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M sub Y of T, using that definition of moment generating function, defined to be the expected value of E ⁺TY.
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How do you find the expected value of a function of Y?
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Here is how you do it, I showed you this in a very early lecture.
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It is the sum over all values of Y, of the probability of that particular Y, × that function of Y, E ⁺TY.
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We need to expand that and figure it out.
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What values of Y are we talking about?
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I read from here that the range of values of Y is from my equal 0 to N.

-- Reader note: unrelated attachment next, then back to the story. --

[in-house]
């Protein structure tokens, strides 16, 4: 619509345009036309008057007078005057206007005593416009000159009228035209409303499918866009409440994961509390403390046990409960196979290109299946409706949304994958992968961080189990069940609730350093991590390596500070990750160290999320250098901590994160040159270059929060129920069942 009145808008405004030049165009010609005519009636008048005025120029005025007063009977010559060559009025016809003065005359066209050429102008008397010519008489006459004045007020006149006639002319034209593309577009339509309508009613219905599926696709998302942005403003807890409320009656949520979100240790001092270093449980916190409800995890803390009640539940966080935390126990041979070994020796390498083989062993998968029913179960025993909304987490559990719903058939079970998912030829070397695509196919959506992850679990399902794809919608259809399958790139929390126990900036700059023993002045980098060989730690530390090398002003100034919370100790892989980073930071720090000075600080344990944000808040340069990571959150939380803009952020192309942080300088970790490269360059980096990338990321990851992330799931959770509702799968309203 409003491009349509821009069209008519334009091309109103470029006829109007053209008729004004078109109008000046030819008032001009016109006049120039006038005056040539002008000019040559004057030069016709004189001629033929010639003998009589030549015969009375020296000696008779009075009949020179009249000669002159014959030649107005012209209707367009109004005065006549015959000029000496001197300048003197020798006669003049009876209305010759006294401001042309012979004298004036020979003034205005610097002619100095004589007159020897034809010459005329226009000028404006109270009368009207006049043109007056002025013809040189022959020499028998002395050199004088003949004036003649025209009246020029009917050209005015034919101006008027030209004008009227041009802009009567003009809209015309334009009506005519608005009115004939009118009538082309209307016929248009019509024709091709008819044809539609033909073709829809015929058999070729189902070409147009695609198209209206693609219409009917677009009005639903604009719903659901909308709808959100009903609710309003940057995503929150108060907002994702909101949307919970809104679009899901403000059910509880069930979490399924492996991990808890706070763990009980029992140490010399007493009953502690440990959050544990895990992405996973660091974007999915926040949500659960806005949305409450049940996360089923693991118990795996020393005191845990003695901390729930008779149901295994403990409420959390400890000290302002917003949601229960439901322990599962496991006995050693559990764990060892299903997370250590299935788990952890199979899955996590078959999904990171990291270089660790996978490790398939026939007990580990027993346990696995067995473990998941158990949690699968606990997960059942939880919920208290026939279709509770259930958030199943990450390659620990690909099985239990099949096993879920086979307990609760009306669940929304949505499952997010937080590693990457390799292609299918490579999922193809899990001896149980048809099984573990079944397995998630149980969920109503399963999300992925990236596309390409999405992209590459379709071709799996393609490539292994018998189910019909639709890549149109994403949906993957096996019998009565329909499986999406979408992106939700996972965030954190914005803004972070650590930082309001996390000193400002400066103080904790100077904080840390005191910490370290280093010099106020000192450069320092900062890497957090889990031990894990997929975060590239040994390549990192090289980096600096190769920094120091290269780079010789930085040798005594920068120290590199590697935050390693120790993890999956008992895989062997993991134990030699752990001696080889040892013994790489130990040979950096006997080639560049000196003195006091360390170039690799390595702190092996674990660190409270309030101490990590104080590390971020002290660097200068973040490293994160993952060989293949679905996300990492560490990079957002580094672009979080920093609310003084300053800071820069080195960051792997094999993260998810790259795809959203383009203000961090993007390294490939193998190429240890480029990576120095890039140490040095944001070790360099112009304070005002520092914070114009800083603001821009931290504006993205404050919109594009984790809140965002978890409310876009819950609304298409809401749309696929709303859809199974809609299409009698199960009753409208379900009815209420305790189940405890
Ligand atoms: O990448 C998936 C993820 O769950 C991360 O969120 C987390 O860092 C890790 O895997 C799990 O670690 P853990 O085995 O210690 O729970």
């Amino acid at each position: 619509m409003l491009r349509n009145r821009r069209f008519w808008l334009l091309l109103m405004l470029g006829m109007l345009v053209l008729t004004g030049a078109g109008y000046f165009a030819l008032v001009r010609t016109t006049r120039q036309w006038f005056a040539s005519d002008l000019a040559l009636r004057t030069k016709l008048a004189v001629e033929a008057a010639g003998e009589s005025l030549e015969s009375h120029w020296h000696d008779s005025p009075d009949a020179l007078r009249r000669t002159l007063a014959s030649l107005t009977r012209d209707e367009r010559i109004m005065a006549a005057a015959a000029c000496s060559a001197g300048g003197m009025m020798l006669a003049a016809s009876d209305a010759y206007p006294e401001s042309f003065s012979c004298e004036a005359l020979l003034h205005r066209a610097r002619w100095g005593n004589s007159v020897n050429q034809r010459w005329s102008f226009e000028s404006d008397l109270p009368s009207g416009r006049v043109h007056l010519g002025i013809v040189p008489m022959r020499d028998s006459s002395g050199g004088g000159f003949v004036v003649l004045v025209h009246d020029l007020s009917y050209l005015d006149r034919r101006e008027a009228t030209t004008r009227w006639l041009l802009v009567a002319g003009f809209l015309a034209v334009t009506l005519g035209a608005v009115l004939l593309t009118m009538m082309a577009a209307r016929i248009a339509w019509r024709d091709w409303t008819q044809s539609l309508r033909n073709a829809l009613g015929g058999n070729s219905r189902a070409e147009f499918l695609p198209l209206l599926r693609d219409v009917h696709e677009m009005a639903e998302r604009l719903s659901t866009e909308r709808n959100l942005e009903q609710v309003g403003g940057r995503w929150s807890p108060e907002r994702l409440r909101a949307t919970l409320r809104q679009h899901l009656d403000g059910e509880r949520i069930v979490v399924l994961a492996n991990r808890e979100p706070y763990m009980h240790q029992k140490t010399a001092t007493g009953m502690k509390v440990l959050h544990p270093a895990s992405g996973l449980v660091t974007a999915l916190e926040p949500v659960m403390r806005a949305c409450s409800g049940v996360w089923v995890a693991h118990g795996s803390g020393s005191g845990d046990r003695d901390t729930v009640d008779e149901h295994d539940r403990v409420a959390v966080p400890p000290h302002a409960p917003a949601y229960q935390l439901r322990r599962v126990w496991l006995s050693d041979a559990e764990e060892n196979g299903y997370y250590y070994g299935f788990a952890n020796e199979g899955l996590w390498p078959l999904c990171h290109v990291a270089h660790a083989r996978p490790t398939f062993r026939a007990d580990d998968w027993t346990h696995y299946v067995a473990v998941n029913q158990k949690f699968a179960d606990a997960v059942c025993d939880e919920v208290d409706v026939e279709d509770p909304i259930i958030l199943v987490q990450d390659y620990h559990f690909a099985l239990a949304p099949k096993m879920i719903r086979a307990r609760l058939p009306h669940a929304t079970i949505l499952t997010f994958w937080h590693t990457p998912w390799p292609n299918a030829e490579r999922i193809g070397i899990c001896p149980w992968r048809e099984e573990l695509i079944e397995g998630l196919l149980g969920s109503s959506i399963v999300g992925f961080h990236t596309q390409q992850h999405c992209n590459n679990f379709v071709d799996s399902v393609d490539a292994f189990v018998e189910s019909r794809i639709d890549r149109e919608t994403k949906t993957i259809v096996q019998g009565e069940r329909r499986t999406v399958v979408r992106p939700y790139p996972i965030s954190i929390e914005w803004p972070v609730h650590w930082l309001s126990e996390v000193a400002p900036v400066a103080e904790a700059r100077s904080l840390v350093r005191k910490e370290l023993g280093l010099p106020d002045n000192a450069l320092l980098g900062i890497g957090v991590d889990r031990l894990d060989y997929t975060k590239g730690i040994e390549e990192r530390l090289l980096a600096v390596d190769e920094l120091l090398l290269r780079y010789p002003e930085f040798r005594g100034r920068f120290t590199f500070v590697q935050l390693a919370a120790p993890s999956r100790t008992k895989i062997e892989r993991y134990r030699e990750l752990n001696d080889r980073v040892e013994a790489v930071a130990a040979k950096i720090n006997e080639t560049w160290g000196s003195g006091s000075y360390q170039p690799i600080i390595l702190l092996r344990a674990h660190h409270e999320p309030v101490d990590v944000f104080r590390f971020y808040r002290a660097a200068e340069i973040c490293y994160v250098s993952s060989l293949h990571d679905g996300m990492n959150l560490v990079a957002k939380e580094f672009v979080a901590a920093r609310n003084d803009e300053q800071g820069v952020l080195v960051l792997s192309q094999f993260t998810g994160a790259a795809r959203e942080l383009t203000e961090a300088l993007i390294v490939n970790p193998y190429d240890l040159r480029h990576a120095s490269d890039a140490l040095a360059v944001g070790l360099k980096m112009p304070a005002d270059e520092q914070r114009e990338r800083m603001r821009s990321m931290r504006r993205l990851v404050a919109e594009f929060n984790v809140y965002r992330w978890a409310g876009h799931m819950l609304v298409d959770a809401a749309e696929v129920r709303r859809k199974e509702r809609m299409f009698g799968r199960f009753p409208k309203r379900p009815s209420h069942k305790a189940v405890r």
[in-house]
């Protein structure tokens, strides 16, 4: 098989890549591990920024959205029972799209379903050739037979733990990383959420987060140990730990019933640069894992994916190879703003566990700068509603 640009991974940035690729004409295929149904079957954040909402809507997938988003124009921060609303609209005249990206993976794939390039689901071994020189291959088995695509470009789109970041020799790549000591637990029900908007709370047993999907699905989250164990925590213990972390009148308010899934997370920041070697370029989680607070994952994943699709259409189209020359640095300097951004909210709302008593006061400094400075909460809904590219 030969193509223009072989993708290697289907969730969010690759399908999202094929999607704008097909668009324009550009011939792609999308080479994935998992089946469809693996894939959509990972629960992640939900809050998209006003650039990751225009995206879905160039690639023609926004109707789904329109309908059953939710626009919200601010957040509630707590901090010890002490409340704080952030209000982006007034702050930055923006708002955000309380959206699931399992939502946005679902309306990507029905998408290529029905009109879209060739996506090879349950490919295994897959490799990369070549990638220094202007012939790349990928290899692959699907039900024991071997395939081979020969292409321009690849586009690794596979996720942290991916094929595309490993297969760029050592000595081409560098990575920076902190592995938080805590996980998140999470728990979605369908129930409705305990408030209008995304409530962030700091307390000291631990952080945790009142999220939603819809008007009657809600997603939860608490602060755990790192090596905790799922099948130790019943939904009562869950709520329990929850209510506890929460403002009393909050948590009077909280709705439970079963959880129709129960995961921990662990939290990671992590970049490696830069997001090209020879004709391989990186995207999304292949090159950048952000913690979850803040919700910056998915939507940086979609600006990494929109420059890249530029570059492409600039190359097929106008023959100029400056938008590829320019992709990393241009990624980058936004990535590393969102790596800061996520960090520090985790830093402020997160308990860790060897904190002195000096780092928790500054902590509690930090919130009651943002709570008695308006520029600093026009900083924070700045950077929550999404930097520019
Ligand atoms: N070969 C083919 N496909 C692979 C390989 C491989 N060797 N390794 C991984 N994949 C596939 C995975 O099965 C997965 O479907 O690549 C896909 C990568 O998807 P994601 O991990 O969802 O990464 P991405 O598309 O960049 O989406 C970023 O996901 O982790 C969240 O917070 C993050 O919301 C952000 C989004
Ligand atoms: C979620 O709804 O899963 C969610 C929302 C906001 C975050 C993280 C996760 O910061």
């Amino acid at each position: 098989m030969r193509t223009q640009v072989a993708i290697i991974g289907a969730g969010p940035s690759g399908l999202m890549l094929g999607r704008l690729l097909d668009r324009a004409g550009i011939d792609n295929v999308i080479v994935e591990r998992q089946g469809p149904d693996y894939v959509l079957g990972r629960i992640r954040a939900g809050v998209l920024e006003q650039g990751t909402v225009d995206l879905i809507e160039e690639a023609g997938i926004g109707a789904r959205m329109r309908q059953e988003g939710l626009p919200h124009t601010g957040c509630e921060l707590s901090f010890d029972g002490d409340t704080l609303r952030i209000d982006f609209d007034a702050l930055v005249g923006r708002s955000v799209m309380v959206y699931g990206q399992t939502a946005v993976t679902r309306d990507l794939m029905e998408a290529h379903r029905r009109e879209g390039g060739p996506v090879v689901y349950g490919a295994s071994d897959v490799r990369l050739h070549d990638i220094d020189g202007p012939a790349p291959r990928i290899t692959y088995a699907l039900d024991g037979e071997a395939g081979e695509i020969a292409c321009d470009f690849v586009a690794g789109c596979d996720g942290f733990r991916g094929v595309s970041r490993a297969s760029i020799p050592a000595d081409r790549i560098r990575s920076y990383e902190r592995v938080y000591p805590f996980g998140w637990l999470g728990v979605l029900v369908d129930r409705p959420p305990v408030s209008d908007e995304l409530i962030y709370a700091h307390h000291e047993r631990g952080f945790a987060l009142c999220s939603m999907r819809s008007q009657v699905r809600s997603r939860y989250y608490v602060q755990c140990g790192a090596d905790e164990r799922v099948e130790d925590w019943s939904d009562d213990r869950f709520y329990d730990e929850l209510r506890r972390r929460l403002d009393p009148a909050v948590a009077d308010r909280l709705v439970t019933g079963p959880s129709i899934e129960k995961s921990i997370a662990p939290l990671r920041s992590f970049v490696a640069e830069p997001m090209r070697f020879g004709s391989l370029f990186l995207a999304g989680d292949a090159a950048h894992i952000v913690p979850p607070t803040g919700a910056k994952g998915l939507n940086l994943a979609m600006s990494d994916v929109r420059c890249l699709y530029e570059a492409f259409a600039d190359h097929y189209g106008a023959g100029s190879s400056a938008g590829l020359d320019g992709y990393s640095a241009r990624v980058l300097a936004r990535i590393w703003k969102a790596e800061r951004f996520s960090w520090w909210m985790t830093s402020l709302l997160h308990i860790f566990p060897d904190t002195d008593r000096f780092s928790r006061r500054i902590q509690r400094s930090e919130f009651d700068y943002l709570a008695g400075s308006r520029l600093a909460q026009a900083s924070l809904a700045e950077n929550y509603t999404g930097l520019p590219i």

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The probability of each Y, I wrote that down right above.
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It is N choose Y × P ⁺Y × Q ⁺N- Y.
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Now, I have to multiply on this term E ⁺TY.
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What can I do with this, remember I’m trying to simplify this into a function of T,
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which means I'm trying to get rid of the Y, which means I have to do something clever.
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Here is what I can do, I notice that I have P ⁺Y here.
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Here, I have E ⁺TY which I can write as E ^(T) ⁺Y.
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I can combine those two factors, that is what I'm going to do.
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Y = 0 ⁺N of n choose Y of PE ⁺T ⁺Y × Q ⁺N-Y.
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If you stare at this very heart, you are supposed to recognize something, to have a small epiphany, if you will.
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In fact, you might want to stop the video right now and stare at this formula,
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and go ahead and have that epiphany.